Children from the Battle River School Division learn about a medicine wheel

This summer, over 90 children who participated in the Battle River Community Foundation and Battle River School Division’s Reading University literacy program had the opportunity to improve their reading skills through learning about Indigenous culture.

Reading University’s Indigenous Knowledge Building program introduced children in grades two and three to Indigenous culture and history through activities like teepee construction, visiting a replica of a historical Indigenous village at Fort Edmonton and learning about and creating medicine wheels with the guidance of Indigenous elders.

“For many of the students, this was their first exposure to a different aspect of Canada’s history that they hadn’t focused on yet in their social studies curriculum,” explains Diane Hutchinson, community relations advisor for the Battle River School Division. “A small portion [of the children in Reading University] are First Nations students. They were very proud to speak to their heritage, and it was a really positive way for them to feel part of their heritage and to be able to share what they knew about their culture.”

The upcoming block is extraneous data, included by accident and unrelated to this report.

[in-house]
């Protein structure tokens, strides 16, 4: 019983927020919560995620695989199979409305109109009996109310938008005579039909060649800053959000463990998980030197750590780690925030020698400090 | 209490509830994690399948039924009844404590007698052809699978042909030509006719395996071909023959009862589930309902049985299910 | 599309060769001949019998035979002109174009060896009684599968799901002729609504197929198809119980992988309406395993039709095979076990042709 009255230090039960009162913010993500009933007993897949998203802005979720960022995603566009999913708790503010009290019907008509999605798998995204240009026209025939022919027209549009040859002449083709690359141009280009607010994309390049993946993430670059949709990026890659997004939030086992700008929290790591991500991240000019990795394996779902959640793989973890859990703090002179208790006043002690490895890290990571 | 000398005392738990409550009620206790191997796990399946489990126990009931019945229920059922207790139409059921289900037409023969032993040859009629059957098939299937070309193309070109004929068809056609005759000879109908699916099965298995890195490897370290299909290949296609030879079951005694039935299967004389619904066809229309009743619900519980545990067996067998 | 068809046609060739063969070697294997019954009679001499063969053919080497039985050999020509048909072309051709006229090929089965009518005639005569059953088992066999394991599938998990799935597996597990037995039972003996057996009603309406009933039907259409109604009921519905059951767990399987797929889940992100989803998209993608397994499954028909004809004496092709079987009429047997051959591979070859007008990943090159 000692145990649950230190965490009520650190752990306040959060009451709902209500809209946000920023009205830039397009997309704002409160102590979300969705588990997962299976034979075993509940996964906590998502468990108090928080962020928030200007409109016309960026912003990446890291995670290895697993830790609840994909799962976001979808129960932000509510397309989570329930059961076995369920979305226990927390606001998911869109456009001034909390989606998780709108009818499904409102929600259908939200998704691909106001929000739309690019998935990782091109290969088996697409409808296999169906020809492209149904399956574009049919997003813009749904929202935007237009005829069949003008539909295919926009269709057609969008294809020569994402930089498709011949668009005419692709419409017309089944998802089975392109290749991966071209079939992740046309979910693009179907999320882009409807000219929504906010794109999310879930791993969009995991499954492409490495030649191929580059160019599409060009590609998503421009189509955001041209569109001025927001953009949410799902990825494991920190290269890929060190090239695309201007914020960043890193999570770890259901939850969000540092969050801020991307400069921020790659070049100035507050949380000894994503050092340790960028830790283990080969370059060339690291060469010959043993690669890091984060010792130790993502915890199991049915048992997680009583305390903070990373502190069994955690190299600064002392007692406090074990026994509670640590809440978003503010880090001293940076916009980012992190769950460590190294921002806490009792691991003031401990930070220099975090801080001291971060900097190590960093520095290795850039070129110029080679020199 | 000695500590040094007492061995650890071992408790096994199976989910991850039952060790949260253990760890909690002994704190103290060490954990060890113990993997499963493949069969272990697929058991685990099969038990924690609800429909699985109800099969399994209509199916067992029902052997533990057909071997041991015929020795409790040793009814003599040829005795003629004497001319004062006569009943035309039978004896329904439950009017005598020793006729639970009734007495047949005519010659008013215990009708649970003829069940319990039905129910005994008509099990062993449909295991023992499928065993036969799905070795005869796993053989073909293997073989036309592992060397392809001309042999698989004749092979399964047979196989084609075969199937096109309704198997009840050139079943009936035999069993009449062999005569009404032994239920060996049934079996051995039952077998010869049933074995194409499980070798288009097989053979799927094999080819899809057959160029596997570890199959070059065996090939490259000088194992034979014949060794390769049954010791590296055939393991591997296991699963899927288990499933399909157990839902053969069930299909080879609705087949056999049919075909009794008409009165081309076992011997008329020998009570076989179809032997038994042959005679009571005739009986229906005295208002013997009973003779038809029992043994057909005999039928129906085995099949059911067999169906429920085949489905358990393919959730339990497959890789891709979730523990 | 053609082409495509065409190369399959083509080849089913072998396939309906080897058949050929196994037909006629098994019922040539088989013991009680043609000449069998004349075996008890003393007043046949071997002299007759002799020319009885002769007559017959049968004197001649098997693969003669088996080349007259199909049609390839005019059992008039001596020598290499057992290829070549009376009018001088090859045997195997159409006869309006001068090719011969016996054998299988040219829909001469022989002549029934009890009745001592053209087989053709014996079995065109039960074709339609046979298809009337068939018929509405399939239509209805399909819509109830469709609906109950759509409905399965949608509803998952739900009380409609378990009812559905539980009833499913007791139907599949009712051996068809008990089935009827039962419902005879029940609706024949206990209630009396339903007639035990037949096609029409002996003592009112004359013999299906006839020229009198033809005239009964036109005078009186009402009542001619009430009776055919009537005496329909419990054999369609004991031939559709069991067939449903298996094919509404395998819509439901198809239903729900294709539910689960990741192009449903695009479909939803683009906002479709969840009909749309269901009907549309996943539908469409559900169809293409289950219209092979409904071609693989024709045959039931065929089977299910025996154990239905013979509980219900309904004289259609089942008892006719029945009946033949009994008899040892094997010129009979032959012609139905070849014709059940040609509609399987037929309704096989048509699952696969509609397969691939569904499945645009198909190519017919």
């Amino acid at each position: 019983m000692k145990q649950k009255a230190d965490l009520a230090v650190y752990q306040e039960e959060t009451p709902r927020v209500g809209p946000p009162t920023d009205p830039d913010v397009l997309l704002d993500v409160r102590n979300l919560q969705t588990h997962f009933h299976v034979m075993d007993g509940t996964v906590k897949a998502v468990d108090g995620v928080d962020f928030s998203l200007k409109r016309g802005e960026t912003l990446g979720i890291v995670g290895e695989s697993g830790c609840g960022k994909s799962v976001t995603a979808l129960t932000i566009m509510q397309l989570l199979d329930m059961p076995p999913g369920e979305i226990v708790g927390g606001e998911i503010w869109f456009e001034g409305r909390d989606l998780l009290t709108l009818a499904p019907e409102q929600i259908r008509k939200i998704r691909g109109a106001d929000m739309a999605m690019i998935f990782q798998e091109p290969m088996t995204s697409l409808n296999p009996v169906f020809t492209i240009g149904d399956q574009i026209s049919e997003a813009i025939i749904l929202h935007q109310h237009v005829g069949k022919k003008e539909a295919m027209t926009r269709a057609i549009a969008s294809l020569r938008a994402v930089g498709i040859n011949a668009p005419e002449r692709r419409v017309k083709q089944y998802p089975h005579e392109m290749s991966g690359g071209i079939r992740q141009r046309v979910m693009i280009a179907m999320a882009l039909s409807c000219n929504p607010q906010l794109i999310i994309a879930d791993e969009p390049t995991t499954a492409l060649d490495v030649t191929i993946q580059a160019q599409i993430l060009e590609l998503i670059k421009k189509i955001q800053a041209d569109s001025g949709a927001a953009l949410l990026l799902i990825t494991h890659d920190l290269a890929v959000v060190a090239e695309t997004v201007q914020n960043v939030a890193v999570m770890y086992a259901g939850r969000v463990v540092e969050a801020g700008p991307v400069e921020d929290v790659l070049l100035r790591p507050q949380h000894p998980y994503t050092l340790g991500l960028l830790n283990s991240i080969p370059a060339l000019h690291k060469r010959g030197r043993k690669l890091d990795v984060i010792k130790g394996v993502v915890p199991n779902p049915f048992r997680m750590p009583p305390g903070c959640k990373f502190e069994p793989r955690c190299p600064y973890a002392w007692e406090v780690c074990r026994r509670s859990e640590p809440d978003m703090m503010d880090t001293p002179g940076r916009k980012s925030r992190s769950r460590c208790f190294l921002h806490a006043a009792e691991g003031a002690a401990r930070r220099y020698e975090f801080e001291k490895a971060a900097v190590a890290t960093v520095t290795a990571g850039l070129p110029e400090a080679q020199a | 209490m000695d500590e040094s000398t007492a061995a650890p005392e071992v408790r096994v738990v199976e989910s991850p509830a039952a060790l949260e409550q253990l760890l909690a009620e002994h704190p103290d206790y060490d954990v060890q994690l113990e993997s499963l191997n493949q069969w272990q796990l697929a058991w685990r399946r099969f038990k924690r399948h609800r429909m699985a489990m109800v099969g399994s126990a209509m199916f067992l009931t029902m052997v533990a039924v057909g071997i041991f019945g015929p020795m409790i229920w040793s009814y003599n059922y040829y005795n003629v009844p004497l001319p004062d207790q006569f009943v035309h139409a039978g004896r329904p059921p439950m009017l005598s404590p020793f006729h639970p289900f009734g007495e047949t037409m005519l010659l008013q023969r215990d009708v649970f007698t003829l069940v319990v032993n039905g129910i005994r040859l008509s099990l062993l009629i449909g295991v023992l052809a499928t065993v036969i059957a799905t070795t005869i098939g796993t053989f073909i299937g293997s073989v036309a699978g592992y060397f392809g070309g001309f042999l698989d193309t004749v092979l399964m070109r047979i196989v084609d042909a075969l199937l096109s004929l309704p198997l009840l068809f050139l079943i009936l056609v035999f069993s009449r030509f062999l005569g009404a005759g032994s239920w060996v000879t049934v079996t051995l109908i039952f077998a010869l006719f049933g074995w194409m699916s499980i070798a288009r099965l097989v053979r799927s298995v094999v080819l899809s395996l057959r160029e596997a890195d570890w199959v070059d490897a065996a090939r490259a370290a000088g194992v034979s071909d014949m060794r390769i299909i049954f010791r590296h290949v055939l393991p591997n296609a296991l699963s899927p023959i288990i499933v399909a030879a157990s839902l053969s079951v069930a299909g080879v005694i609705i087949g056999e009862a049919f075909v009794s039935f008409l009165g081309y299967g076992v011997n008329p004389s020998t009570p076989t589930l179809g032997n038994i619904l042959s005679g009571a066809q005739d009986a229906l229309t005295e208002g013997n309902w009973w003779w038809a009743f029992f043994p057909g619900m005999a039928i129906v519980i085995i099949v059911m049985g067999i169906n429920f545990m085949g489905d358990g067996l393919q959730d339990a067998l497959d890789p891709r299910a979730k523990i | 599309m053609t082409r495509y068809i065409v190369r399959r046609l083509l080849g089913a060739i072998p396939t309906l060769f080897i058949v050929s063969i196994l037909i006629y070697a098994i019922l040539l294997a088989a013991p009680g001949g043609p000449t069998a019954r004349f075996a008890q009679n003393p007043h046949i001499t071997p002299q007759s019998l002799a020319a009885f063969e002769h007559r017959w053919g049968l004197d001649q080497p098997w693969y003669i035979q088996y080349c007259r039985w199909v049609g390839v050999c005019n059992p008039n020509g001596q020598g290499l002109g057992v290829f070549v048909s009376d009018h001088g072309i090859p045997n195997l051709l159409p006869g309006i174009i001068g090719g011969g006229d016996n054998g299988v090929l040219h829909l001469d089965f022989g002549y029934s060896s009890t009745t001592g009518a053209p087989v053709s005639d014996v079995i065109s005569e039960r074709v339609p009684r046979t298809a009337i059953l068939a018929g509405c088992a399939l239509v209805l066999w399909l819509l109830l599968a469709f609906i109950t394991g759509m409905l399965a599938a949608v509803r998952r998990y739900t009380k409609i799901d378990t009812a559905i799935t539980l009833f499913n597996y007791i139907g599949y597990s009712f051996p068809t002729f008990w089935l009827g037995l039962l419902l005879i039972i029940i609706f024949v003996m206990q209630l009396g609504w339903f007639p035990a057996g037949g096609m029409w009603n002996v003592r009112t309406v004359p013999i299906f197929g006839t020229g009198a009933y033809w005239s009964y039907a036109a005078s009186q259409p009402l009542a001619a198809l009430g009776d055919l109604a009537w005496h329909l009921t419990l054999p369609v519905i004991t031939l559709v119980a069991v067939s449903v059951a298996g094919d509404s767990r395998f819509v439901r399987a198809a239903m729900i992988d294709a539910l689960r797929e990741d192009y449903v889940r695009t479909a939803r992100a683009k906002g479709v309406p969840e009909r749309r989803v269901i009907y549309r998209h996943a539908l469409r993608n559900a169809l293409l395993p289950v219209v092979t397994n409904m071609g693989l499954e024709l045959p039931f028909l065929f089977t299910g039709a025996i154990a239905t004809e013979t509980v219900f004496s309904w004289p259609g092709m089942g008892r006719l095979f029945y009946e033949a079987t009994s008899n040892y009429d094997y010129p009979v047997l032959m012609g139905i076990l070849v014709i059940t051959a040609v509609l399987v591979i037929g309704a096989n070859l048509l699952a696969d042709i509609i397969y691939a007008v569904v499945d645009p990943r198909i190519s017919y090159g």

Reading University’s Indigenous Knowledge Building program was made possible, in part, by funding from the Community Fund for Canada’s 150th grant program, which provided the resources necessary to bring in Indigenous elders and purchase the materials for this learning opportunity.

“[The sesquicentennial] seems a very appropriate time—as we celebrate a milestone that is of relevance to one portion of our culture in our country—to also acknowledge there’s a lot more to the picture,” says Hutchinson. “We are all very aware and wanting to acknowledge and celebrate that although Canada’s 150th birthday is an important milestone date, it’s not the beginning.”